That’s a shame too, because a simple container of salt does so many different things.

    I’m not suggesting that everyone hoard a mountain full of salt. But since it’s so cheap and so useful, salt shouldn’t be overlooked when preparing for survival situations.

    What’s so great about salt? [ Read Full Post ]


  • March 22, 2013

    Survival Skills: Stave Off Spring Starvation - 1

    When you think of spring, you probably think of the explosion of plant growth and animals tending their young. Life and abundance, right? Not really. If you rely on wild foods to feed yourself, it’s easier than you may think to starve in spring.

    It is one of the leanest seasons of the year. Many native cultures in temperate climates planned for both winter and spring when stockpiling food in the fall. Sure, there is plenty of plant material to eat in spring, but it is almost all low-calorie items. It’s like being stuck in an iceberg lettuce patch; the leaves are all water and hold no caloric value. And if you get lucky enough to harvest an animal, it probably doesn’t have much fat on it. [ Read Full Post ]


  • March 20, 2013

    Survival Gear: The Frontier Pro Water Filter - 0

    Water is one of the most critical necessities of life, whether you’re in an emergency or not. If you’re backpacking or bugging out, you’ll always need to have the ability to turn raw, contaminated water into clean, safe water.

    Owning a lightweight, dependable device for water filtration is a key part to any respectable survival strategy; and one of the best filters to hit the market lately is the Aquamira Frontier Pro. This tough little water filter is a serious upgrade over those cheaper survival straws that people have been stuffing into survival kits for years. [ Read Full Post ]


  • March 18, 2013

    Survival Gear: Make a Sling For Throwing Stones - 1

    One of smallest and most portable hunting tools that we still have from ancient times is the sling. A bit of string, a patch of cloth or leather, and some round stones are all the equipment required for slaying rabbits or the odd Goliath. The sling is easy to make, and ammo is literally everywhere.

    But note that I said didn’t say using a sling is easy. If you grew up with this weapon as a plaything, you probably have thrown thousands of stones and have an instinctive feel for targeting with this weapon. If you are new to throwing a sling stone, you ought to consider wearing goggles and a helmet until you get the hang of it. [ Read Full Post ]


  • March 13, 2013

    Survival Skills: How to Build a Fire On Snow - 1

    Having to start a fire on top of snow is one of those things that you never really think about, until you have to do it. In areas with little snow, you can always dig down to the soil surface to build your fire. But if the snow is very deep, you lack digging tools, or you don’t have time to dig, building a fire on top of the snow is the best option—if you do it right. You can certainly start a fire literally on top of the snow, but it won’t last very long as the snow will melt and douse your coals. [ Read Full Post ]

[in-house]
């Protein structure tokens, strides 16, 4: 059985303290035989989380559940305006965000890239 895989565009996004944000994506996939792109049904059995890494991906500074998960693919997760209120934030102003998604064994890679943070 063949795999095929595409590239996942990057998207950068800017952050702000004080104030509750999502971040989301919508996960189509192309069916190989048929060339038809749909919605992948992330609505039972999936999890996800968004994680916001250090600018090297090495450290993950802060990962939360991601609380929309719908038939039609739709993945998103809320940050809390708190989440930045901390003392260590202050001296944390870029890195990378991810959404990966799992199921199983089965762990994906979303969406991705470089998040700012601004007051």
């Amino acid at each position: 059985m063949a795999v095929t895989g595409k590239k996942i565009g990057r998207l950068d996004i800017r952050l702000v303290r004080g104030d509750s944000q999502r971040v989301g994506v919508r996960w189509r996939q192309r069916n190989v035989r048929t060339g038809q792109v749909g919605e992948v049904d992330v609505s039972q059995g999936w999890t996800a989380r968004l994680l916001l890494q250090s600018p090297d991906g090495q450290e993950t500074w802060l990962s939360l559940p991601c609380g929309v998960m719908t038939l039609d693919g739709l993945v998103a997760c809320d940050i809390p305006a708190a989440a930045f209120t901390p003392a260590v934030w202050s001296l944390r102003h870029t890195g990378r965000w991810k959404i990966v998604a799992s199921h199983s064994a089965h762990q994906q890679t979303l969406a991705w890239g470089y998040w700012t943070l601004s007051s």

• March 11, 2013

    Winter Survival Skills: How to Prevent Snow Blindness - 0

    Snow blindness can be a painful and debilitating injury in the winter season, leaving you temporarily blind for up to a day and helpless in a winter emergency.

    This temporary form of blindness can be caused by the reflected glare of sunlight from snow, ice, water, or even sand.  Most commonly, snow is the culprit, as the intense glare reflected from white snow on sunny days can actually cause your eyes to become sunburned. Snow blindness can happen even when it’s overcast, if the right amount of reflected light is magnified. The symptoms of snow blindness can include: [ Read Full Post ]


  • March 7, 2013

    Survival Skills: Fire From Ice - 1

    The clear air and strong sun of late winter, plus the freezing winter temperatures, give you the best opportunity of the year to pull off the “fire from ice” trick in a real-world scenario. Whether you have seen it in books, or watched it on television, there’s still something incredulous about a lens of ice starting a fire. It just seems so unnatural. And I guess the real question you’re asking is, “does this really work?”

    I’m a little surprised by the answer, myself, which is yes, you really can get fire from ice. [ Read Full Post ]


  • March 5, 2013

    Survival Skills: How to Make Your Own Game Calls - 1

    There are many ways to call wild game. But how can you call those critters if you brought no calls with you? What if it’s an emergency and you need to lure animals in for your food?

    The answer: build your own calls with things you find in the field. Check out these three time-tested calls. [ Read Full Post ]


  • March 1, 2013

    Survival Skills: Avoid Winter’s Poisonous Plants - 1

    Hunger can make anything look like food. As winter wears on, the wild foods tend to become scarce. Squirrels finish off the last of the tree nuts, and other animals put a dent in the remaining wild forage. After awhile, the only stuff left out there is the stuff that nobody eats – neither man nor beast.

    So if you get stranded out in the wild this winter, you’ll want to skip the following list of plants. [ Read Full Post ]